There has been much discussion recently about clouds and feedback. The Spencer and Dessler debate, and the blog hosted science being done around the issue has captured a lot of attention.
Let’s take a look at the primary cause of the change in temperature over the last few decades. This graph is put together from two graphs which appeared on Skeptical Science, with a correction to the Y axis, which John Cook has two orders of magnitude too small. It’s been that way for over a year, despite two separate efforts on my part to get him to correct it. The data comes from two sources; the ISCCP international cloud project which uses weather satellites and integrates the data to produce a global series, plus data from the Earthshine project, which measures the amount of light being reflected from the Earth and bouncing back off the new Moon.
According to the Palle et al graph of Earthshine from 1999.5 to 2007.5, a percentage point change in albedo is equivalent to around 3.5W/m^2 entering the atmosphere from the Sun. As you can see, from the early ’80′s to around 1997.5 this means a big change of around 10W/m^2 at the top of the atmosphere. Allowing for the Sun only illuminating one side of Earth and for obliquity towards the limbs and poles by dividing by 4, this means an average additional insolation forcing of around 1.25W/m^2 on the atmosphere, land and most importantly, the oceans over the period 1984.5-1997.5. Clearly, it was a very significant contributor to the surface warming seen over the period, which amounted to approximately 0.2C globally. My calculations on sea level change indicate this forcing would account for most if not all the increase in the steric sea level measured by TOPEX/JASON. Something had to be responsible, because as we know from previous lengthy debates here and on WUWT, back radiationdoesn’t heat the ocean, and the time to equilibrium from a lowered air/ocean temperature differential would be too long to account for the accelerated sea level rise.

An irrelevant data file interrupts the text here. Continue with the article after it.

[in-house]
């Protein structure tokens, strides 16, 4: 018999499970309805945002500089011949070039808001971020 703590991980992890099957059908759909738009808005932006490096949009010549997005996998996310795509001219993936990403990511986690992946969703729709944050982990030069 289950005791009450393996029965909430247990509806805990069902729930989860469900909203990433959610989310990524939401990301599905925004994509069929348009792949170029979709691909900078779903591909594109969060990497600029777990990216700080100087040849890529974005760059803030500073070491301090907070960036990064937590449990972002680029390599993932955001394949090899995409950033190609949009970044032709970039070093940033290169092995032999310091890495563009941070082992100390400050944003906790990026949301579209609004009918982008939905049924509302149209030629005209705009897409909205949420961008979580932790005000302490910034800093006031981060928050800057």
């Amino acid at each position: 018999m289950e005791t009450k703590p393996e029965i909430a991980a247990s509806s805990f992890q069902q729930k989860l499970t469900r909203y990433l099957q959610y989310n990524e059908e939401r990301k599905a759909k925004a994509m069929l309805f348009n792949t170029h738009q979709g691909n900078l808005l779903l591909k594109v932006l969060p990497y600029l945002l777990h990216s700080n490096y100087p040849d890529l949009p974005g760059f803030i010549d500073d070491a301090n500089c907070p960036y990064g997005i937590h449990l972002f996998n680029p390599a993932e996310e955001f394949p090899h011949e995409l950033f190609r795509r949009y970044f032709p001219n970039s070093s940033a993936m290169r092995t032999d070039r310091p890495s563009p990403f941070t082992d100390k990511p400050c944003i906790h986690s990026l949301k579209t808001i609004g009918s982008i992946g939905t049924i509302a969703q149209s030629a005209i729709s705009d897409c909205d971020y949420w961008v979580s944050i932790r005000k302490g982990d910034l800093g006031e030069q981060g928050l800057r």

Because it is such a strong factor in the surface warming, we naturally want to know what caused the changed in cloud albedo. This is a contentious area, the IPCC barely discusses the change, let alone the cause of the change. The Svensmark effect is still a long way from confirmation although it looks promising. Another possible explanation is the drop in specific humidity at the 300 millibar level up near the tropopause, noted in a previous post on this blog. The specific humidity level corresponds closely to the variation in solar activity, according to the NCEP re-analysis data.
If as the IPCC claims, increased temperature results in more evaporation and so more cloud, this is clearly a second order effect, since cloud amount reduced as temperature rose over the 1980′s and 1990′s. But temperature is only a measured symptom of physical causes, not a real physical force in itself. If as the IPCC claims, the cloud feedback is positive, then logically, this is due to a reduction in cloud amount as empirically measured. This means the cause of this ‘positive cloud feedback’ is the extra energy from the Sun entering the oceans, not ‘temperature’. The increase in temperature is therefore largely a consequence of the reduction in cloud amount related to changes in solar activity, not the cause.